The humour of MST3K is admittedly a take it or leave affair with the constant commentary creating as many golden moments as it does clunky ones attempting to fill the void. The times when the show achieves its greatest heights are in the two extremes, films which are well-intentioned but flawed, or films so bad their existence challenges all reason. The two most quoted examples for this would likely be Pod People and Manos: The Hands of Fate. While Pod People may have hints of basic competency and a great deal of love, if not any talent, in showing the story of “If E.T. was a serial killer,” it is often Manos which takes the prize as the greatest film the show ever riffed. Independently-financed using a paltry and I can only assume cursed sum, this was a movie so bad it brought Joel to tears and the edge of madness, whilst bringing audiences to the edge of their seats with tears of laughter. The episode became such a hit that Manos went from utterly obscure Texan trivia to a small cult almost overnight. Much like the rest of the show, I’ll simply provide my wholehearted recommendation and encourage any of you who may be curious to look it up online.
Most came for the films, but some also stayed for the frankly bizarre but often hilarious short segments by host and bots which worked as an intermission for the movie. While the Joel run was prone to making elaborate prop humor at the continued expense of the film in question, Mike’s story often detailed the ongoing misadventures of the satellite and its captors. These little segments were often strange, generally weird, but occasionally pure comedy gold which captured the insanity of the week’s film perfectly. While the commentary sections may have been Marmite-like in divisiveness, the host segments ranged in said divisiveness from vegemite to the consumption of live eel. From Joe’s deadpan prop comedy to Mike’s high-energy banter, there was one thing that was always certain – you never knew what on earth they were going to come up with next!
While the show in its entirety is simply not purchasable from any source due to the limited copyright of the films shown, and the various channels on which the show took place, you can still get a hold of their greatest hits, as well as their feature film, from DVD retailers such as Amazon. Over the years, many whole episodes have also found their way onto various video-hosting sites, including the newly-established Mystery YouTube channel which has some lesser-known but still excellent episodes in full. There is simply no other way to explain this series’ wonder and madness other than to experience it for yourself. So, get clicking and you too can have a small moment of pure happiness and the knowledge that there is indeed some good left on this planet. That’s comforting in times such as these, when many thousands of people chipped in their little bit to bring something this simple and joyous back to life for all of us to enjoy. That is, all of us who have a Netflix subscription…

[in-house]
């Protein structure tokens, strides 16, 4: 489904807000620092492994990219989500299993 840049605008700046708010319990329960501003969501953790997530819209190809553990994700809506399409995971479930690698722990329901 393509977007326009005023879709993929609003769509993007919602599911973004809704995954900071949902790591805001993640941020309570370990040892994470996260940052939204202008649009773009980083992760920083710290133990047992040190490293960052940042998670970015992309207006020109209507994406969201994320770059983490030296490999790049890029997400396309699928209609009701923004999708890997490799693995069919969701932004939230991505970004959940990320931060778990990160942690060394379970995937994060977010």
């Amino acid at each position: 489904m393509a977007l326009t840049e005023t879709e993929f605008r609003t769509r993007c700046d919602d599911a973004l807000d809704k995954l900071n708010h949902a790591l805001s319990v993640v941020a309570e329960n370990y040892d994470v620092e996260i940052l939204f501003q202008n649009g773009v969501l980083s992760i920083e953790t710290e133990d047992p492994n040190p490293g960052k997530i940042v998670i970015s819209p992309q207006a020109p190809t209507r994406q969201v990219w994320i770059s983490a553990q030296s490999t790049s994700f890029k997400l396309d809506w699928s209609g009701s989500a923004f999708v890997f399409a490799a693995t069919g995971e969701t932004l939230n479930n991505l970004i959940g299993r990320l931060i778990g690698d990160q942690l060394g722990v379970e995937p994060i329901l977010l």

- While in high school, Joel Hodgson bought Elton John’s 1973 album Goodbye Yellow Brick Road. The album had accompanying artwork for each song in the liner notes. The artwork for the song “I’ve Seen That Movie Too” showed a silhouetted couple watching a film in a dark theater. Hodgson thought a series about silhouetted people talking back to the film would make a great idea for a show.
- Kevin Murphy has said that for every film used, 10 to 20 were screened and rejected. For just over 200 episodes, the writing staff watched over 2,000 films.
- The Crow and Servo puppets used in the theater segments were spray-painted black, to ensure that they appeared completely black in silhouette, and to prevent the film from being projected through Servo’s transparent head. The black Crow puppet was used in a host segment as Crow’s alter ego, Timmy.
- The Satellite of Love set was made entirely of toys that the show’s creators bought at Goodwill. All of the robots were made from common household items. Items on the interior walls include: a toy Millennium Falcon from Star Wars: Episode IV – A New Hope (1977), a Darth Vader action figure holder, a plastic reindeer cut in half and glued over the theatre door, plastic toy trumpets, silverware trays, bundt cake pans, and extra bowling pins that would’ve served as Crow’s beak.
- Shortly before his death in 1993, Frank Zappa planned to make a film with the members of MST3K.
Here’s my favourite moment from the Space Mutiny episode.